You can’t pick yourself up by the bootstraps if your feet are chained to the floor. Debt is preventing Americans from moving up and our increasingly predatory economy makes that possible.
This year, Colorado’s General Assembly closed the “Zombie Debt” loophole in our Fair Debt Collections Practices Act. It was an important win for consumers, who deserve to not be harassed over debt they have already paid or might never have owed. It’s one more step in the right direction for a state that has also pushed back against insanely high interest rates from the payday lenders we see on numerous street corners in our community.
Those payday lenders and debt buyers, however, are just the tip of the iceberg. When we think of payday loans we think of shackles that suck away people’s freedom and make every step forward a little less long. It turns out, there are many other places in our economy where that happens.
Take student debt. Once upon a time in our country, going to college meant affordable tuition and some fees. Today, it is assumed that most families will have to rely on debt to access education after high school. It takes years to pay it off and, in Colorado, loan servicers aren’t even regulated. The Federal Reserve reports that student debt is a rising cost for Americans, moving from 3.3 percent of total household debt in 2003 to 10.6 percent today. For-profit colleges add an extra peril, with bad actors that leave their students with debt and no degree to show for it.
Debt is not the only predatory force in our economy. High investment fees, self-interested financial advice, upside down tax incentives and hidden contract language all weaken the financial power of middle class aspiring Coloradans. The lower your income, the harder it is to build your wealth.
It doesn’t have to be this way. For starters, costs for drivers of opportunity like education, infrastructure, and health assistance don’t need to be rising as fast as they are and don’t need to require debt to afford them. If we put just a few tenths of a percent of Colorado’s total personal income into these public systems, we wouldn’t have to pay as much.
We can also do a lot more to rein in predatory practices. We actually started to under our last President. Dodd-Frank, the Consumer Financial Protection Bureau, the fiduciary rule – all of these were created because people realized that, in the aftermath of the Great Recession, our economy had become too vulnerable to speculators and predators. Federally, these protections are being rolled back now and it will have to be up to states that want to have the most stable and sustainable economies to create their own safeguards. Colorado should be among them.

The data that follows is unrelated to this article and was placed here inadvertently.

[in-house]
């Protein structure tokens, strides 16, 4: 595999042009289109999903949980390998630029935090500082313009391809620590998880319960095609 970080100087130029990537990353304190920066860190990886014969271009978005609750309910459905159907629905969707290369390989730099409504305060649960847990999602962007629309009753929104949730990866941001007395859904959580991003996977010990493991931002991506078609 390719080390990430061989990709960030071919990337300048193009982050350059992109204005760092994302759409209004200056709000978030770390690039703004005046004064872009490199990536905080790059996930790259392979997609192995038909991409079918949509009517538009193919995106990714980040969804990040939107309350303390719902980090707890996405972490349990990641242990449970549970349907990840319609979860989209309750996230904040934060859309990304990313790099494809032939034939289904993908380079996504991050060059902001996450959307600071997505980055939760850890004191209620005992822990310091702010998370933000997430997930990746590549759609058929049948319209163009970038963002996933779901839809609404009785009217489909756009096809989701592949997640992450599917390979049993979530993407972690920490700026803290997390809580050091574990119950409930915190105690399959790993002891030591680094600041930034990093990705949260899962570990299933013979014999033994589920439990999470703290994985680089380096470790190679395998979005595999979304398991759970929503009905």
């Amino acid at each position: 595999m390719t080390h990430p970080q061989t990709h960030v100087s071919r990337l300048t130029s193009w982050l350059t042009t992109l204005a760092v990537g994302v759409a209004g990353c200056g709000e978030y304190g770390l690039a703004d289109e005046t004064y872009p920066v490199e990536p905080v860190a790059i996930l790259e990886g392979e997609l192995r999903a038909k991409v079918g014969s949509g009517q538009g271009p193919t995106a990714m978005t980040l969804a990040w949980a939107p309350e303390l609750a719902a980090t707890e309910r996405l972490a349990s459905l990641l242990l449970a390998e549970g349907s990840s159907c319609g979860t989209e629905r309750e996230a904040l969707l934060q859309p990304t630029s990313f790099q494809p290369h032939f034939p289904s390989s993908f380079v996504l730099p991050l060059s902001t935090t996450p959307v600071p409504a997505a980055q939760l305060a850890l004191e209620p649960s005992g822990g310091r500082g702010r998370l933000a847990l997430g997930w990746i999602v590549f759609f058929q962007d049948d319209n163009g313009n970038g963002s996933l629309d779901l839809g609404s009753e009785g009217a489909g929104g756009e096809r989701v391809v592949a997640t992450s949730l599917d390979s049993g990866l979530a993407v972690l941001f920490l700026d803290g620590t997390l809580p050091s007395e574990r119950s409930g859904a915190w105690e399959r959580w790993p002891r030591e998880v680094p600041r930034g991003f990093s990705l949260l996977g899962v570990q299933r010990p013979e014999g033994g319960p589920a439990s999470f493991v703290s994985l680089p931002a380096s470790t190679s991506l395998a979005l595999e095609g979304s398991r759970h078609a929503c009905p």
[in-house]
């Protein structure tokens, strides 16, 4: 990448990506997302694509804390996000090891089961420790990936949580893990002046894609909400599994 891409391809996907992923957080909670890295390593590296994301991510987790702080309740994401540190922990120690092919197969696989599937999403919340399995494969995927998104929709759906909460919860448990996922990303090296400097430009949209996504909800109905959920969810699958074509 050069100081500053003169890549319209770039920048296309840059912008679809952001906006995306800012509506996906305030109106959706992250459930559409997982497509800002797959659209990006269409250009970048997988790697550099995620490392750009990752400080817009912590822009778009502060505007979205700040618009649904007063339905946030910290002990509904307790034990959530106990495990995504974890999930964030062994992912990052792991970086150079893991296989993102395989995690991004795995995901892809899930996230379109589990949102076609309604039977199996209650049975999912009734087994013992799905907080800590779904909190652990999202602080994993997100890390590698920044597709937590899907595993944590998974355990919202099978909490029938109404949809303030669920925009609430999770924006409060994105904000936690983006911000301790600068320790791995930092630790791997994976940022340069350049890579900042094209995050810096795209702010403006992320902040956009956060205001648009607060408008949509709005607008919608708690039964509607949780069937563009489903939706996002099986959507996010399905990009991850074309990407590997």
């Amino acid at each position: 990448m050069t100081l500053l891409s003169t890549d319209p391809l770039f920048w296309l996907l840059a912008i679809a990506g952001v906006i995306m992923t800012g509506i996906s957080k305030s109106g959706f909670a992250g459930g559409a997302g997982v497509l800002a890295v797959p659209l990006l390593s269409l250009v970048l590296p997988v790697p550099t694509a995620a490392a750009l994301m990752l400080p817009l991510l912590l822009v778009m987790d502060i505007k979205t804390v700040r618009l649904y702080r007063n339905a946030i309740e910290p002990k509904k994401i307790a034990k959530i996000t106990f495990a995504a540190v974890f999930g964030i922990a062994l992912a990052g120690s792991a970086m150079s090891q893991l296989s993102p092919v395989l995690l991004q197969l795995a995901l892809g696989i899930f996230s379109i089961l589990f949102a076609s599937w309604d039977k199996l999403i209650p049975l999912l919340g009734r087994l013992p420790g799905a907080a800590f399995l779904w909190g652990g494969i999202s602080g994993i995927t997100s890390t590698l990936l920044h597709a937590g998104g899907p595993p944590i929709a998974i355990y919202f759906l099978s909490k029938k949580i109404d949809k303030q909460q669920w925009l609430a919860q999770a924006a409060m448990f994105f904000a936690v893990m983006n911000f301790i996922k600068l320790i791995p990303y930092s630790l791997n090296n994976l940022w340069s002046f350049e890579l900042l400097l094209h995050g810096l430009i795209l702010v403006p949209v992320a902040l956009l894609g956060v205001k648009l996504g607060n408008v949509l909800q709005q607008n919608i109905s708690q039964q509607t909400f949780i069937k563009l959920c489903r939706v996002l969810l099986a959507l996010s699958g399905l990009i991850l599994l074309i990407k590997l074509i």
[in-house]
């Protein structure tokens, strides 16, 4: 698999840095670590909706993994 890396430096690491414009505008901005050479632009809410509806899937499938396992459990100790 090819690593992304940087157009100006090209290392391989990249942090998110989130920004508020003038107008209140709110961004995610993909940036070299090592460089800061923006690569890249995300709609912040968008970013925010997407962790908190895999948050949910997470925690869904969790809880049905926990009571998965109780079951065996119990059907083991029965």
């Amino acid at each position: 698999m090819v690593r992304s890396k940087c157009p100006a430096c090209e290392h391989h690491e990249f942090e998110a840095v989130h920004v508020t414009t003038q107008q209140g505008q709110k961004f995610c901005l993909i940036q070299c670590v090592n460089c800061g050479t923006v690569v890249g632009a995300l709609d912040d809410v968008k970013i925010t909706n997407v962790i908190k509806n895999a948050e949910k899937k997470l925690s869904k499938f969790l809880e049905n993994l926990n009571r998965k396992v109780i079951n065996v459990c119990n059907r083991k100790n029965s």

But this isn’t just about protections and laws. It’s about a reclaiming a culture that says that its in our economy’s best interests to make sure that low income and middle class Americans feel secure and are able to get ahead. There shouldn’t be a shackle on their ankle, holding them back and denying them the social mobility we all associate with America and Colorado.
We’re a country and a state that values freedom above all else. A predatory economy feeds the kind of debt that is the opposite of freedom. It holds us down and stops us from moving up. Its time to call our predatory economy what it is and we should act to end it.
Scott Wasserman is the president of the Bell Policy Center and the Bell Action Network, which provide research and advocacy for fiscal reform, education policy, economic security and other issues affecting the well-being of working families in Colorado. He is the former deputy chief of staff to Gov. John Hickenlooper and chief of staff to former Lt. Gov. Joe Garcia.